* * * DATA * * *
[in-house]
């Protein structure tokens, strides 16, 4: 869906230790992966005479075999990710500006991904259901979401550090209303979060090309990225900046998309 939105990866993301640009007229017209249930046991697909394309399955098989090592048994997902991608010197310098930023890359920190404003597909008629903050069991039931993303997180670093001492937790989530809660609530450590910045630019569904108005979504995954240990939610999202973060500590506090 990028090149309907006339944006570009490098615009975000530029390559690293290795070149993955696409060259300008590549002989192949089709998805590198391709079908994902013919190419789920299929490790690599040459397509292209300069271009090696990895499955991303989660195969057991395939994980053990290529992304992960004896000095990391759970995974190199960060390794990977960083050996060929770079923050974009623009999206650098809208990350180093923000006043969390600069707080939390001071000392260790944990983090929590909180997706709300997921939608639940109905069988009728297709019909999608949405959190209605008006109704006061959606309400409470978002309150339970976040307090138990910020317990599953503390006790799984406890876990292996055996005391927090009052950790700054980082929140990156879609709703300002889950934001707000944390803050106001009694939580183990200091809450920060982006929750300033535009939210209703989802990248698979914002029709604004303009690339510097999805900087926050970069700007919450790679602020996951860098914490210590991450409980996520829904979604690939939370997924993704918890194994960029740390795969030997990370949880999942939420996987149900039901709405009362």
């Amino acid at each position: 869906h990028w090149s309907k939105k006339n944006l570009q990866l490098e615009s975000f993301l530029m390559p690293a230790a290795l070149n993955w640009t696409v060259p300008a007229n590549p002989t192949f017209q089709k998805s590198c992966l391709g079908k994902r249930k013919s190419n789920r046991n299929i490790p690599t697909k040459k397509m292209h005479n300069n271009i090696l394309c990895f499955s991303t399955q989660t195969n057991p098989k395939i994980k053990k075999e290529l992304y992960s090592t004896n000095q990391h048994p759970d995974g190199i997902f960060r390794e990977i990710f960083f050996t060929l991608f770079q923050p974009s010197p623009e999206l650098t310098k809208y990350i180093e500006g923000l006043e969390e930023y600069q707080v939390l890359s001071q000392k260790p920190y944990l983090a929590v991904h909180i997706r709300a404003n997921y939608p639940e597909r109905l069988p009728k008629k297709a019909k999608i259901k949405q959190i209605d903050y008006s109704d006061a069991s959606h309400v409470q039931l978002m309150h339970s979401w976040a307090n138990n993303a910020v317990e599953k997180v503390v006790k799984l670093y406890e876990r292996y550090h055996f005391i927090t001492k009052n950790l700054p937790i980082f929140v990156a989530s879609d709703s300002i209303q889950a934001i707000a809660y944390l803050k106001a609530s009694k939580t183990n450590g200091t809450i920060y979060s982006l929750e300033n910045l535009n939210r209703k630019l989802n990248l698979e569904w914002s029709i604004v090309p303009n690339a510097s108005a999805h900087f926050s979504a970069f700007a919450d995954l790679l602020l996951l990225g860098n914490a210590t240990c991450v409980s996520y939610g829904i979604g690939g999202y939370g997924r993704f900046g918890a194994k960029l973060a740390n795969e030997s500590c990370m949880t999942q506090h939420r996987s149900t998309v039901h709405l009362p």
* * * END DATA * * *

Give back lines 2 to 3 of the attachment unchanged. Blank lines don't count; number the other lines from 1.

């Protein structure tokens, strides 16, 4: 869906230790992966005479075999990710500006991904259901979401550090209303979060090309990225900046998309 939105990866993301640009007229017209249930046991697909394309399955098989090592048994997902991608010197310098930023890359920190404003597909008629903050069991039931993303997180670093001492937790989530809660609530450590910045630019569904108005979504995954240990939610999202973060500590506090 990028090149309907006339944006570009490098615009975000530029390559690293290795070149993955696409060259300008590549002989192949089709998805590198391709079908994902013919190419789920299929490790690599040459397509292209300069271009090696990895499955991303989660195969057991395939994980053990290529992304992960004896000095990391759970995974190199960060390794990977960083050996060929770079923050974009623009999206650098809208990350180093923000006043969390600069707080939390001071000392260790944990983090929590909180997706709300997921939608639940109905069988009728297709019909999608949405959190209605008006109704006061959606309400409470978002309150339970976040307090138990910020317990599953503390006790799984406890876990292996055996005391927090009052950790700054980082929140990156879609709703300002889950934001707000944390803050106001009694939580183990200091809450920060982006929750300033535009939210209703989802990248698979914002029709604004303009690339510097999805900087926050970069700007919450790679602020996951860098914490210590991450409980996520829904979604690939939370997924993704918890194994960029740390795969030997990370949880999942939420996987149900039901709405009362």
């Amino acid at each position: 869906h990028w090149s309907k939105k006339n944006l570009q990866l490098e615009s975000f993301l530029m390559p690293a230790a290795l070149n993955w640009t696409v060259p300008a007229n590549p002989t192949f017209q089709k998805s590198c992966l391709g079908k994902r249930k013919s190419n789920r046991n299929i490790p690599t697909k040459k397509m292209h005479n300069n271009i090696l394309c990895f499955s991303t399955q989660t195969n057991p098989k395939i994980k053990k075999e290529l992304y992960s090592t004896n000095q990391h048994p759970d995974g190199i997902f960060r390794e990977i990710f960083f050996t060929l991608f770079q923050p974009s010197p623009e999206l650098t310098k809208y990350i180093e500006g923000l006043e969390e930023y600069q707080v939390l890359s001071q000392k260790p920190y944990l983090a929590v991904h909180i997706r709300a404003n997921y939608p639940e597909r109905l069988p009728k008629k297709a019909k999608i259901k949405q959190i209605d903050y008006s109704d006061a069991s959606h309400v409470q039931l978002m309150h339970s979401w976040a307090n138990n993303a910020v317990e599953k997180v503390v006790k799984l670093y406890e876990r292996y550090h055996f005391i927090t001492k009052n950790l700054p937790i980082f929140v990156a989530s879609d709703s300002i209303q889950a934001i707000a809660y944390l803050k106001a609530s009694k939580t183990n450590g200091t809450i920060y979060s982006l929750e300033n910045l535009n939210r209703k630019l989802n990248l698979e569904w914002s029709i604004v090309p303009n690339a510097s108005a999805h900087f926050s979504a970069f700007a919450d995954l790679l602020l996951l990225g860098n914490a210590t240990c991450v409980s996520y939610g829904i979604g690939g999202y939370g997924r993704f900046g918890a194994k960029l973060a740390n795969e030997s500590c990370m949880t999942q506090h939420r996987s149900t998309v039901h709405l009362p």